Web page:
Wednesday, July 28, 2010

Louisiana is R2T finalist in second round

Louisiana is one of 18 states chosen as finalists in the second round of federal Race to the Top funding, reported in this press release from the Department of Education.

The press release says the state could get as much as $175 million from the competitive grant. But as this Christian Science Monitor article points out, the total amount requested by finalists is about $6.2 billion, while the total amount available in R2T funds is $3.4 billion.

Advocate editorial hits Stelly repeal

The Advocate gets it exactly right in this editorial. When the legislature overturned the tax reforms in the Stelly plan, the stage was set for the fiscal crisis facing Louisiana today.

Problem is, that's pretty much water under the bridge. The Stelly reforms have been so thoroughly poisoned by political opportunists that bringing up the subject is close to pointless.

But there is a gold mine of information in the Budget Project report that can move the debate beyond Stelly. More than 440 tax expenditures - those are tax revenues that are spent on various rebates and tax incentives - cost the state some $7 billion a year.

No doubt, many of those breaks are valuable and necessary. But repealing just a fraction of them would solve our budget woes.

When shills for big business claim that Louisiana has the highest business taxes in the nation, they are right. But thanks to the myriad exemptions, most businesses don't pay those taxes.

Next year's legislative session will be fiscal. Now is the time to open the discussion on Louisiana's hidden budget, and to question the list of tax breaks offered up by the state.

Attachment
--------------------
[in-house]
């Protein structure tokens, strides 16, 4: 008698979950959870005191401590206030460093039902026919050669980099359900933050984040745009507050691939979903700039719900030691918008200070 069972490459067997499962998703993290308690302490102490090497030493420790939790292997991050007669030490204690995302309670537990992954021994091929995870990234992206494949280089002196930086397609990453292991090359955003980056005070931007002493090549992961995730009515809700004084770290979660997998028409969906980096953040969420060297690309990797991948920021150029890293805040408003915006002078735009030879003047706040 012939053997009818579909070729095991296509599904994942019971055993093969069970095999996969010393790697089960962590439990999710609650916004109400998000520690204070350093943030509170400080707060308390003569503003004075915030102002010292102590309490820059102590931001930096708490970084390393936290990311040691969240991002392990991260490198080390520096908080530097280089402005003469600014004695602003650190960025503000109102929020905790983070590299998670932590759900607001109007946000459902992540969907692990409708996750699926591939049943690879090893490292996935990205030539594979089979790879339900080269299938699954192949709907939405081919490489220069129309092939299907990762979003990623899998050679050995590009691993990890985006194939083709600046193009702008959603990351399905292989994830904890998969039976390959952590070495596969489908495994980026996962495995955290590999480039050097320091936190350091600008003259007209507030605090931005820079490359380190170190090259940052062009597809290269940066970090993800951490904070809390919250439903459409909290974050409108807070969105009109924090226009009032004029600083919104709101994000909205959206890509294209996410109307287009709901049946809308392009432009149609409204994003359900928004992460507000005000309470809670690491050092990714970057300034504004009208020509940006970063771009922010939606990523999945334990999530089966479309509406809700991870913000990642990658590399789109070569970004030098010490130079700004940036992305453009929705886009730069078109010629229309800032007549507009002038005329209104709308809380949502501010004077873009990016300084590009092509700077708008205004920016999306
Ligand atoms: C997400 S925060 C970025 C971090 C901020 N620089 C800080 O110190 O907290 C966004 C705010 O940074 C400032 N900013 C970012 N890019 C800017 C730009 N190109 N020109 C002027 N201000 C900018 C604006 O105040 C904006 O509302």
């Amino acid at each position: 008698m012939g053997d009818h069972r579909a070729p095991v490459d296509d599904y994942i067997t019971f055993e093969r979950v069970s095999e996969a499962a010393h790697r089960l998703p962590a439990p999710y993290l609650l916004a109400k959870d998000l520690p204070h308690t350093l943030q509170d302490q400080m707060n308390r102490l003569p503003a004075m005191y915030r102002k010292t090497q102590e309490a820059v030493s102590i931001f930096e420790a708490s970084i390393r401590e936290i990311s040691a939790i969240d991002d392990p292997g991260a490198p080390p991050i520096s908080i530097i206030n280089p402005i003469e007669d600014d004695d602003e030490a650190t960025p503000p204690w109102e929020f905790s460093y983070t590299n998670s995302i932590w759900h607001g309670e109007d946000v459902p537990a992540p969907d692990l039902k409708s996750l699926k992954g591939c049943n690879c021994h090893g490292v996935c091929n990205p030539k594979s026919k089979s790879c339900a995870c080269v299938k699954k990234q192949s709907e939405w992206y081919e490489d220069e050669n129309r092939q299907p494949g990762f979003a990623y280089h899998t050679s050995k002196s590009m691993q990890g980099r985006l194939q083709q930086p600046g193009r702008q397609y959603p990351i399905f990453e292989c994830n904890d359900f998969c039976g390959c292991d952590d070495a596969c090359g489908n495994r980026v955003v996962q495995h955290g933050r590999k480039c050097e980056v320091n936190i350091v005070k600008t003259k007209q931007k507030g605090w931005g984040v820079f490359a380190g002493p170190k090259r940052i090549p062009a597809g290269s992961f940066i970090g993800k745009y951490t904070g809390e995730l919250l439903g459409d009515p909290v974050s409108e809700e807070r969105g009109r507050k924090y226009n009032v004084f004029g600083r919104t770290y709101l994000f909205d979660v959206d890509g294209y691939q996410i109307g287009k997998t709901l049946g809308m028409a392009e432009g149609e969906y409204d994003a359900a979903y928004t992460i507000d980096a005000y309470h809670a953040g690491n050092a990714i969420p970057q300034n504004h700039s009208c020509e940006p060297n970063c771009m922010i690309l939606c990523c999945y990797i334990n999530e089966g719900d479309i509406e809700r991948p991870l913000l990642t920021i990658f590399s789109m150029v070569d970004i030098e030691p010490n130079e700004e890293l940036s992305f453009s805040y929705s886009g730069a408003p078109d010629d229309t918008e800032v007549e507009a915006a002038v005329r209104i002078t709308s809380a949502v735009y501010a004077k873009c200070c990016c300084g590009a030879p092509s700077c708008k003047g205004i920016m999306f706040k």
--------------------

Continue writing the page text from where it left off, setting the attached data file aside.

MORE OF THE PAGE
Monday, July 26, 2010

The man can't help himself

Given an opportunity to tout his legislative successes and point to a decline in "unacceptable" schools, State Superintendent of Education Paul Pastorek chose instead to attack teacher organizations and local school boards in this article by Advocate reporter Will Sentell.

It could have been a "puff piece," a calm reflection on his first 40 months in office. But it seems that the superintendent just can't help kicking over ant piles.

Saturday, July 24, 2010

LFT files suit to halt "Red Tape" act

As promised, the Louisiana Federation of Teachers has filed suit to halt implementation of Gov. Bobby Jindal's signature education bill, the so-called "Red Tape Reduction and Local Waiver Empowerment Program."

The Federation's case is simple: the governor and legislature do not have the right to hand off the legislature's lawmaking authority to policy boards. We believe the constitution is quite clear on the issue.

For their part, Gov. Jindal's henchmen and the Bossier City Representative who's carrying his water are reduced to name-calling, as this article by Gannett reporter Mike Hasten reveals.

Their attempts to paint the lawsuit as "a sad block reform" just don't wash. LFT has consistently supported reforms that are research-based and proven to be effective. We have a problem with bogus reforms that mask attacks on public education and the teaching profession.

We just don't see the Jindal plans to charterize, privatize and voucherize our schools as legitimate reforms.

But that's not even the point in this case. It's the legal issue. As LFT President Steve Monaghan put is, "This is a slippery slope that strongly threatens everyone's appreciation of what law is. Because we support the legislative process and the value of law, we have no choice but to challenge the constitutionality of this act."

Here is a link to the LFT Web site's report on the lawsuit, which has links to the lawsuit itself.

Friday, July 23, 2010

Pastorek: "I did it"

Was State Superintendent of Education Paul Pastorek falling on his sword to protect Governor Bobby Jindal, or was he really the one behind the veto of funds to pay stipends promised to nationally certified educators?

Does it matter? We know that neither of them apparently believe in the value of national certification, or in keeping the word of the state or, for that matter, in the value of the people who dedicate their lives to our our schools and our children.

Anyway, here is the Associated Press story in which Pastorek says he is the culprit, and not the governor, who wanted to axe the stipends.